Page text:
Cancer researchers are testing whether a generic drug that has been used for more than 40 years to treat parasitic infections may also help fight cancer.
The tests of mebendazole are part of a growing effort to take a fresh look at old medicines to see if they can be repurposed for new uses.
I first learned about mebendazole several years back when my son came home from camp with a gross but common infection: pinworms.
My pediatrician prescribed two doses of mebendazole, and two weeks later the infection was gone.
Flash-forward a couple of years, and I was surprised to find on clinicaltrials.gov, the federal database of medical trials, that mebendazole was being investigated as a potential cancer drug.
Curious, I contacted Gregory Riggins, a cancer researcher at Johns Hopkins University who is testing the safety of mebendazole as a potential cancer treatment. He invited me to his lab in Baltimore.
Riggins took me inside and showed me cages of cancer research mice. A few years back, he said, his idea to test mebendazole started here.
Some of the lab animals got infected with pinworms, the same parasite my son had. The veterinarian at Johns Hopkins treated the whole colony of mice with an animal version of mebendazole.
The drug staved off the parasite, but it also did something surprising. Before the mice were treated for pinworms, Riggins and his team had implanted cancer cells into the animals' brains.
But after the mice got the pinworm drug, the cancers never developed. "Our medulloblastoma stopped growing," Riggins says. He found out that other researchers were conducting animal studies to see if the drug had effects on lung cancer and melanoma.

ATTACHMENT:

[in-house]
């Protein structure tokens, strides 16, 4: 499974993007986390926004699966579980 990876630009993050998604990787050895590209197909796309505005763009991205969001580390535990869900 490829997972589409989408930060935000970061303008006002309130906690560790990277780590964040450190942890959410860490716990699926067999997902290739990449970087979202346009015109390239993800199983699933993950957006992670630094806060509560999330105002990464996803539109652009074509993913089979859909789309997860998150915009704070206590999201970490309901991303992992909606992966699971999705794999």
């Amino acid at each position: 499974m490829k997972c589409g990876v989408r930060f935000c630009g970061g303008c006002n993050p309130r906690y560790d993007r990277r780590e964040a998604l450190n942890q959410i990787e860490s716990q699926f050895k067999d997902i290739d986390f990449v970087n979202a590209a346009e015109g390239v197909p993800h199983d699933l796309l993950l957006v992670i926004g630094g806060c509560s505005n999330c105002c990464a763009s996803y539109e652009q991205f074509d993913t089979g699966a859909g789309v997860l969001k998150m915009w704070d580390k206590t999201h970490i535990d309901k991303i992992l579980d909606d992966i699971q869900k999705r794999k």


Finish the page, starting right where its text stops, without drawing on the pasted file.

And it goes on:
So he got funding to do two Phase 1 studies to test whether mebendazole is safe to use in brain cancer patients, one in children and another in adults. So far the drug appears to be safe and well tolerated by patients, Riggins says. That would be expected, given that it has been used for decades around the world to treat pinworms.
"Based on the preclinical studies it looks like it has promise," says Tracy Batchelor, director of the division of neuro-oncology at Massachusetts General Hospital, who is not involved in the research. "The next step is to look for a benefit in a Phase 2 trial." That would test whether mebendazole has any effect on cancer in people. Riggins hopes to conduct that sort of trial in adult brain cancer patients.
At a time when it can cost a billion dollars to develop a new drug, the idea of repurposing existing drugs is appealing, according to Bruce Bloom. He's the president and chief science officer of Cures Within Reach, which has helped to fund Riggins' research.
Bloom points to research on metformin, a diabetes drug that's being looked at as a potential treatment for a dozen different kinds of cancer and also tuberculosis. A common blood pressure drug, propranolol, is also being studied.